It has long been recognised that stigma detracts from many aspects of healthcare for people and populations that are labelled and devalued by healthcare professionals, reflecting general attitudes in their society [32, 34, 45,46,47,48,49,50]. Many negative experiences depicted in this study fell in the category of stigma manifestations, in terms of the HSDF. Negative experiences were traceable to the HSDF’s drivers of stigma, including lack of respect for PWUD and SW patients, lack of appropriate training, and institutional culture allowing inequitable treatment of PWUD and SW. PWUD and SW generalised their negative experiences, resulting in low seeking and uptake of care. Each participant could also recall healthcare experiences meeting BC Ministry of Health standards, i.e., quality, appropriate, and timely health services [51, 52]. Participants appreciated listening, trust, understanding, encouragement, respect, empathy, and compassion. Regarding the HSDF, these are the results of facilitators such as healthcare worker training, trauma-informed care, nonjudgmental institutional culture, and positive individual attitudes. Figure 1 shows the Health Stigma and Discrimination Framework with examples from this study [31].

Given the many efforts over decades to reduce stigma in healthcare, the findings of severe and long-lasting effects of stigma shown in detail in our findings are all the more troubling. Our results add to prior studies’ findings that the issue of stigma in healthcare was a high and consistent priority for PWUD and SW [53,54,55,56]. As other studies which explore patient experience as a PWUD, SW, or person with HCV we found current and former PWUD and SW populations presenting multiple reasons for low healthcare engagement, many at least partially credibly associated with stigma: experiences of dismissive attitude, intrusive questioning, blaming and other types of poor communication, delays in care, inadequate or inappropriate care, and withholding of care directly or indirectly reduced access to emergency, acute, and primary healthcare for participants [43, 44, 50, 57, 58].

Our findings offer positive and negative examples of how verbal and nonverbal communication affected healthcare relationships. Trust is recognised as an important aspect of healthcare [59,60,61,62]. Healthcare staff who spoke rudely, blamed participants for their own health issues, laughed at participants, asked questions not related to the medical intervention, lectured participants about their life or past as a PWUD or SW created distrust and reluctance to engage in healthcare. Clinicians who sat at the participants’ level, spoke empathetically when learning of participants’ history of negative experiences in healthcare, apologised for their institution, fully informed participants often by explaining processes with diagrams, shared decision-making, spoke nonjudgmentally about their past, and most importantly, listened respectfully could build trust. Explicitly addressing past stigma and adverse healthcare experiences, and demonstrating respect also built trust and dispelled fear. Participants in ongoing nonjudgmental healthcare relationships appreciated providers’ questions about past experiences in healthcare.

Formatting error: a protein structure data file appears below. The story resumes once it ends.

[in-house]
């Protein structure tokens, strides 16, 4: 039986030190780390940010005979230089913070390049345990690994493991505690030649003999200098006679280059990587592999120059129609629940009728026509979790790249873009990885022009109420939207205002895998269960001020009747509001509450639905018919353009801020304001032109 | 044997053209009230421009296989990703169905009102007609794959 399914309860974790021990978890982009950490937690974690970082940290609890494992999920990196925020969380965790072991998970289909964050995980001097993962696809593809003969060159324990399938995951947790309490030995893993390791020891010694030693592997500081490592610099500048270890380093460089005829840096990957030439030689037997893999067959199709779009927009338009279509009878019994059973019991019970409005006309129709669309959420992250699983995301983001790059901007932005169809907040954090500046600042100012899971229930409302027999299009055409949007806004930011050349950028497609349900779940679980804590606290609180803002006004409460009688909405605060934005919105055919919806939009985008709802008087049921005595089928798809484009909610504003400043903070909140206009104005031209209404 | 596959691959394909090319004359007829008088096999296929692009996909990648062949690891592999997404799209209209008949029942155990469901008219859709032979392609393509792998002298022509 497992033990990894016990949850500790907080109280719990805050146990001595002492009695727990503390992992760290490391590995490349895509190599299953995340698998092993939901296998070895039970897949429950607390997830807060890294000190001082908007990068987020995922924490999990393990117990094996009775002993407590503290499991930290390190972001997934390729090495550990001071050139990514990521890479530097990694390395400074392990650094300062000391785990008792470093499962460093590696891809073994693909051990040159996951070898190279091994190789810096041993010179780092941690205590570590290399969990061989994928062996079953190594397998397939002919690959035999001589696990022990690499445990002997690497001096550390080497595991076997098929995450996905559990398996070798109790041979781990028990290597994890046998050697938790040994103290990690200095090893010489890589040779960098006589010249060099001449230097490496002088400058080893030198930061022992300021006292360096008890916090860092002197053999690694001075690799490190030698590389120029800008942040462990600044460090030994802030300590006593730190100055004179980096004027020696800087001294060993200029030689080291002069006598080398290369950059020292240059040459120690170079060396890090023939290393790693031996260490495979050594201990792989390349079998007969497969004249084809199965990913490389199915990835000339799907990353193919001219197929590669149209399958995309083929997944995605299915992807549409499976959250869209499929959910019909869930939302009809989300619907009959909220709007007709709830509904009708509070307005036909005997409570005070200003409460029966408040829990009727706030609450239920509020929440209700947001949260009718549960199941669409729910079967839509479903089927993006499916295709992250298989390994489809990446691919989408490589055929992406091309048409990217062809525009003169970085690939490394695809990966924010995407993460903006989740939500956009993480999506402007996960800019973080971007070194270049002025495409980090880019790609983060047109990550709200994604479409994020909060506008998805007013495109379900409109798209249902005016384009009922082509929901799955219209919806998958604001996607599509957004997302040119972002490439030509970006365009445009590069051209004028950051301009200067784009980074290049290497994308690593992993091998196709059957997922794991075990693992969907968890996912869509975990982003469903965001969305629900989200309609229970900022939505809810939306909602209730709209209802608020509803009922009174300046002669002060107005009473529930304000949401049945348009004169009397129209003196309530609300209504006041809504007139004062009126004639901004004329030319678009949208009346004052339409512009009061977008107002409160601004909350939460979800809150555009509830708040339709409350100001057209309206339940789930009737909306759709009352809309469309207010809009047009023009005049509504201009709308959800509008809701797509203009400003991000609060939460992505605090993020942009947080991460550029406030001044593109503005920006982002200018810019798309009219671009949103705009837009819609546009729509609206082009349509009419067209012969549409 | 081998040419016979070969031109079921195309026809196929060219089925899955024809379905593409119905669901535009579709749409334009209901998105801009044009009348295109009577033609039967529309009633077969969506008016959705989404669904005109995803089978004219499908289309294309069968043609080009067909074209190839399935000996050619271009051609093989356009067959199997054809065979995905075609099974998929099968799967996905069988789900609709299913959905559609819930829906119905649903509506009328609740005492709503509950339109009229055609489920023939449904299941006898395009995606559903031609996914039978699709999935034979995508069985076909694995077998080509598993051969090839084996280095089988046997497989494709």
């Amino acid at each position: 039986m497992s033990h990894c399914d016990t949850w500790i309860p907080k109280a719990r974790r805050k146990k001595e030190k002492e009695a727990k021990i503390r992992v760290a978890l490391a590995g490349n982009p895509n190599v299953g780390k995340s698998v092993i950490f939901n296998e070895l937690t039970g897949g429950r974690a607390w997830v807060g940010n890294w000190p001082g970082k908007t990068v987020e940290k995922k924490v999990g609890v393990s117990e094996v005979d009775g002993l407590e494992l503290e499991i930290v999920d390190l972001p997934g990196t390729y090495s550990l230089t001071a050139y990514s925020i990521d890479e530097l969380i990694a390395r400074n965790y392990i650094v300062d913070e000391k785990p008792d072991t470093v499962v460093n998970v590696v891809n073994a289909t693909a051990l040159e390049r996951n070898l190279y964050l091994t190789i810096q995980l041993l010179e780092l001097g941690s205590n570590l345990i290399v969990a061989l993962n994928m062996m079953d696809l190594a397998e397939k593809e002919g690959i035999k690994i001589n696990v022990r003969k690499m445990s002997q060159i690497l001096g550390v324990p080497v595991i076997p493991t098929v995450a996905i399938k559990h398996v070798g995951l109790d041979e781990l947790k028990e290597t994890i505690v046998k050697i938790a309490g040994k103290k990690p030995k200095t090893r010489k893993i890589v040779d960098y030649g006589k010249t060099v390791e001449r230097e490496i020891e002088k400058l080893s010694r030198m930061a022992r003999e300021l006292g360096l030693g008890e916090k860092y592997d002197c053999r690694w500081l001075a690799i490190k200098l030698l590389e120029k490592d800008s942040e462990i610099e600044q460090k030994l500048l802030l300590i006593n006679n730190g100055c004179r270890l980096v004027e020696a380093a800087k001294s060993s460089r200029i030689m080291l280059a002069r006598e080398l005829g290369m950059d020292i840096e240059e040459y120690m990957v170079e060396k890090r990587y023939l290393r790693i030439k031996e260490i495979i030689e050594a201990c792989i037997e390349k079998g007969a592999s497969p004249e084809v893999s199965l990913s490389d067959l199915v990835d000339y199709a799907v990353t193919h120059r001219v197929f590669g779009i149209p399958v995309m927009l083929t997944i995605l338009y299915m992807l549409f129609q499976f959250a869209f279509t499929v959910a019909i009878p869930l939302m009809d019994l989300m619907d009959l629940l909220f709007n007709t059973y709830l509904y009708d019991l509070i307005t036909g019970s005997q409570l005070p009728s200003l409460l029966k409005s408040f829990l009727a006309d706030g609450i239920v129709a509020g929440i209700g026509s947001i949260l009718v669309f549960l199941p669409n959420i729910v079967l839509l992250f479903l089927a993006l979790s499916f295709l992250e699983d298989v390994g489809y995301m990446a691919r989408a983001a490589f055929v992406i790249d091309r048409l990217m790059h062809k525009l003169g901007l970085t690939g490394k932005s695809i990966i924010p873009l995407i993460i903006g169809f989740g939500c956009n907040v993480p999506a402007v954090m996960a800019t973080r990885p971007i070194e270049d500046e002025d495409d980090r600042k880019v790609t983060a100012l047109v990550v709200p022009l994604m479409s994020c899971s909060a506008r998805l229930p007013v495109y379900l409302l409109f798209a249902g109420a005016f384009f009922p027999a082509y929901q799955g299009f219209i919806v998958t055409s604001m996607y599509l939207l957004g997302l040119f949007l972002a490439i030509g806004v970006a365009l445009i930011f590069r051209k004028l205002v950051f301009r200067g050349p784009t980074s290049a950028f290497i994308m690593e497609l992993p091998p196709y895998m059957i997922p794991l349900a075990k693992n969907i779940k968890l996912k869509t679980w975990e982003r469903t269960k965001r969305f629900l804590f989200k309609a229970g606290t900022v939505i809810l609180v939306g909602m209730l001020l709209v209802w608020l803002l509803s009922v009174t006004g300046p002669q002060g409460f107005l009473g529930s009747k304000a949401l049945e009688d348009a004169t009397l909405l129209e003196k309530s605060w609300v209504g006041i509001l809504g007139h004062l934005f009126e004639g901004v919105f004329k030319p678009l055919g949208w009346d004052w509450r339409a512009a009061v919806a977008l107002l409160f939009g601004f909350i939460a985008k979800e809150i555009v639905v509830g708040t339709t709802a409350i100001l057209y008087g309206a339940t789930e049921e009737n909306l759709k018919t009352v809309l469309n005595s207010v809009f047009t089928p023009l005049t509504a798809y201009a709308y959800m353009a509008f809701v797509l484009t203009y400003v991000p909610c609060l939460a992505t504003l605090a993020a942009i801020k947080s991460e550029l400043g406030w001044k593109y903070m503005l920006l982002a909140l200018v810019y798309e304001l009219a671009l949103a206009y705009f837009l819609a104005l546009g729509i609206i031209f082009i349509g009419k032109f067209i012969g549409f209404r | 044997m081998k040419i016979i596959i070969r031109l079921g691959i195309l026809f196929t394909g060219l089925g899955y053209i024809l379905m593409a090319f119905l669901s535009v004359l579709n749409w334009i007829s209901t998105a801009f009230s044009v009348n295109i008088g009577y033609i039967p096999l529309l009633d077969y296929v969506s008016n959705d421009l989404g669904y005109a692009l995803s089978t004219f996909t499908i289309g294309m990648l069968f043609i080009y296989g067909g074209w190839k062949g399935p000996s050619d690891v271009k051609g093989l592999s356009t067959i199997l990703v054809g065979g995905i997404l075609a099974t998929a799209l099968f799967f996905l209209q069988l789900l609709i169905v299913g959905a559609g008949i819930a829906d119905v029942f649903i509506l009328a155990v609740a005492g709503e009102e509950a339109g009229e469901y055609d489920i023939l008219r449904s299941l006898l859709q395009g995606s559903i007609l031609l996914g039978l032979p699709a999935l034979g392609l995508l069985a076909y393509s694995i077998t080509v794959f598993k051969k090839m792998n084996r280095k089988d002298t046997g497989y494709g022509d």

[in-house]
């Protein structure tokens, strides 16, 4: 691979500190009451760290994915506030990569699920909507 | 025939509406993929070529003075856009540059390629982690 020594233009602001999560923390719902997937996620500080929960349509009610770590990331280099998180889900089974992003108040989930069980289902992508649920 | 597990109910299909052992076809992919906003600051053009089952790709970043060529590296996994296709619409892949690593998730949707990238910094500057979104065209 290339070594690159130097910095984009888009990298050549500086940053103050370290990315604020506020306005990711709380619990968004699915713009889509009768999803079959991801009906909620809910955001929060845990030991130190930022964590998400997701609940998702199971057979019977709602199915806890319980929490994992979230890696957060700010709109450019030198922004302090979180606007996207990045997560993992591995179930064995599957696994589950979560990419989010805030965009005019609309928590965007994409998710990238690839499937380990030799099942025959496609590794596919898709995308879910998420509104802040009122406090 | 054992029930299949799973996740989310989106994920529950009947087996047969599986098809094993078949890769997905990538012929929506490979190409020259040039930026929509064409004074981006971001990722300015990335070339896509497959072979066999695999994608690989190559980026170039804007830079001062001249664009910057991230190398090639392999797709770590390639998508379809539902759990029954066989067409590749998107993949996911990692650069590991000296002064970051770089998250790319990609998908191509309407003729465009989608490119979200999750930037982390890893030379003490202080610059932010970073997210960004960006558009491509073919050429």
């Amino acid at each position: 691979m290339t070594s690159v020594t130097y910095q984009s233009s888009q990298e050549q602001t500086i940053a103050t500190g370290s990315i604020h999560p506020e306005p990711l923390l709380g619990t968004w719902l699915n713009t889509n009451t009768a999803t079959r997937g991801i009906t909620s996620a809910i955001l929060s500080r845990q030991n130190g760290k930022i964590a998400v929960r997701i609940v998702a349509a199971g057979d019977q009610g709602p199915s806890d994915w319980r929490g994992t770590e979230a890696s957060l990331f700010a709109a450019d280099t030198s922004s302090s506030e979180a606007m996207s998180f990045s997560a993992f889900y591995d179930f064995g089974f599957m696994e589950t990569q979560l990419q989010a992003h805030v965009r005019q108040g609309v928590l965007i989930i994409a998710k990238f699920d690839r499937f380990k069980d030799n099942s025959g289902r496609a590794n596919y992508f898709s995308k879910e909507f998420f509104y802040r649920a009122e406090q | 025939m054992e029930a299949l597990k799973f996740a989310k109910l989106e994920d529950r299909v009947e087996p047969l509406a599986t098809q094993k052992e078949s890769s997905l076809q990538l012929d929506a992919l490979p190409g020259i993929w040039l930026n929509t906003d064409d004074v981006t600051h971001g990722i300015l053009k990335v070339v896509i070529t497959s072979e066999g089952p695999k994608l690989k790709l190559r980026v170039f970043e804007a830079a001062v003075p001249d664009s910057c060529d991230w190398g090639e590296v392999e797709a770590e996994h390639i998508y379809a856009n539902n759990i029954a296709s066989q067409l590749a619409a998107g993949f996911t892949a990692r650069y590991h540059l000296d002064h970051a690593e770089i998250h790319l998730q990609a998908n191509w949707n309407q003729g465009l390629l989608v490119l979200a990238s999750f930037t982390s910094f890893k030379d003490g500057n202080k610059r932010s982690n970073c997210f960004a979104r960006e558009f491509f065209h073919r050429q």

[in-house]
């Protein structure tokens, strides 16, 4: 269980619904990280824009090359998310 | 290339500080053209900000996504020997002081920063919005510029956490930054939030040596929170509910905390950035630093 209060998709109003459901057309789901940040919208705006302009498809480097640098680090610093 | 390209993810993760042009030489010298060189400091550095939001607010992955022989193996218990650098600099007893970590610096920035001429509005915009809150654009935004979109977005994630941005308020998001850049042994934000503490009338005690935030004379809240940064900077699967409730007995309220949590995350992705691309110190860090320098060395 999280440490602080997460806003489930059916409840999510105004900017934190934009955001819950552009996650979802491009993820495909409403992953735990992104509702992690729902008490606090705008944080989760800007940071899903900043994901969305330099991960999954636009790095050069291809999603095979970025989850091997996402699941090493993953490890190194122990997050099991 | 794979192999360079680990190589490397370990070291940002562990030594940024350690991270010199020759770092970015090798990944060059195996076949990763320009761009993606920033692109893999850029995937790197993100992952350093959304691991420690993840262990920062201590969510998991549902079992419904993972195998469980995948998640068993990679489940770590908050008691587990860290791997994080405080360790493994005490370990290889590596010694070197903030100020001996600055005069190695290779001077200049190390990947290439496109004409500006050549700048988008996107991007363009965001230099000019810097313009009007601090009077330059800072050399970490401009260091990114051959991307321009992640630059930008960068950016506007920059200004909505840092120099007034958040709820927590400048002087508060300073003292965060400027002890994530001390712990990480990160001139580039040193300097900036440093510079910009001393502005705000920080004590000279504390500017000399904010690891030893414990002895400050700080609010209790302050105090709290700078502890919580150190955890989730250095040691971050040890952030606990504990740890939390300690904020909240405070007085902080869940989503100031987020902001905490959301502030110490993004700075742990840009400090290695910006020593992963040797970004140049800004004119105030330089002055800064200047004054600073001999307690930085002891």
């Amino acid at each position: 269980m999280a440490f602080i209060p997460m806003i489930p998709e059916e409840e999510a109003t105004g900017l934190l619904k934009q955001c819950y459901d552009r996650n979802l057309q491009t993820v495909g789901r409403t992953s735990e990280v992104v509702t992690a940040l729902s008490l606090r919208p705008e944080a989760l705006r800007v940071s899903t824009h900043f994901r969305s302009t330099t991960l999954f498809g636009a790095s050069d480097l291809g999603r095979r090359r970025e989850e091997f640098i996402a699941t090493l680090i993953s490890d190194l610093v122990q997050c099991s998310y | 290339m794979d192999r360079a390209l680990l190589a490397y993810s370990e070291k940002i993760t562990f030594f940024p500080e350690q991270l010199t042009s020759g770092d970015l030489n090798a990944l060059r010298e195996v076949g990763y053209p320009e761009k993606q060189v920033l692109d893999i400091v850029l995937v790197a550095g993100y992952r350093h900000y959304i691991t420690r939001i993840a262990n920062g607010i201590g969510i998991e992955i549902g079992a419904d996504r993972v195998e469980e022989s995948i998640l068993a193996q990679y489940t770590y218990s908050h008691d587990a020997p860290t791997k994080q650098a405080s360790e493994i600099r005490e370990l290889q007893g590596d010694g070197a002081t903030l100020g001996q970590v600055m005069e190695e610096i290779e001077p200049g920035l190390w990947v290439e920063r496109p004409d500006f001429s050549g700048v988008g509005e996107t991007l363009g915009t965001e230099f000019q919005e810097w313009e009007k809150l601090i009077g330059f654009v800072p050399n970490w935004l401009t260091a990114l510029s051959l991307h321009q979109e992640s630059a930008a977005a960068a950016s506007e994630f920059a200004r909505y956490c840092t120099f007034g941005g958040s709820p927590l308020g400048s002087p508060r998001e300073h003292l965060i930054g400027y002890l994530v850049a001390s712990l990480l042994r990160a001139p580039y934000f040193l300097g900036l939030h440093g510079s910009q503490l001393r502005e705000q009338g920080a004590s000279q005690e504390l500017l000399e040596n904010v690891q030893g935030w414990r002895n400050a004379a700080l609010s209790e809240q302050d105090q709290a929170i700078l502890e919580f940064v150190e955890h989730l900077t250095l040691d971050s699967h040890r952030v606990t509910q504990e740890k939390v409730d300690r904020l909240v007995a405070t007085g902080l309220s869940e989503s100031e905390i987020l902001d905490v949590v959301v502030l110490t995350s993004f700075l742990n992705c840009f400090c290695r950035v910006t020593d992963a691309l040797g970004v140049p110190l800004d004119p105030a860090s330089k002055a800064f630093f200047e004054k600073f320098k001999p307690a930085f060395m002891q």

In literature on stigma in healthcare, fear is presented as felt by the more powerful party in an interaction, as a driver of stigma [31, 34, 63]. This study’s results can alert healthcare providers to the likelihood of fear being felt by patients with a history as PWUD or SW, especially in early visits with a new provider. Fear in our data was not only fear of anticipated stigma, but a generalised fear which inhibited participants’ ability to communicate with healthcare providers.

Provider-initiated HCV care was remarkably low. Delay or refusal of treatment is contrary to a TasP approach. The lack of care described by participants contributes to the expansion of the HCV epidemic as long as transmission of HCV remains high in populations with active drug use and sex work [3, 4]. The first step in HCV care is diagnostic testing, and since 1997 Canadian guidelines have consistently recommended tests for people who inject drugs and MSM [64]. However, we found that many participants did not know their HCV status, despite falling within testing recommendations. Of those who tested positive for HCV RNA, it was common for them to find care on their own initiative, or not seek care rather than having diagnosis and treatment or referral offered, per guidelines, by primary healthcare providers [65,66,67].

Changes in communication in ED have great potential as the ED is the only contact with the healthcare system for many PWUD and SW [42]. Study findings of the common occurrence of negative experiences in EDs suggest that more deliberate and respectful communication and efforts to build trust in emergency settings could be a step toward drawing people who avoid regular healthcare back into the primary care system.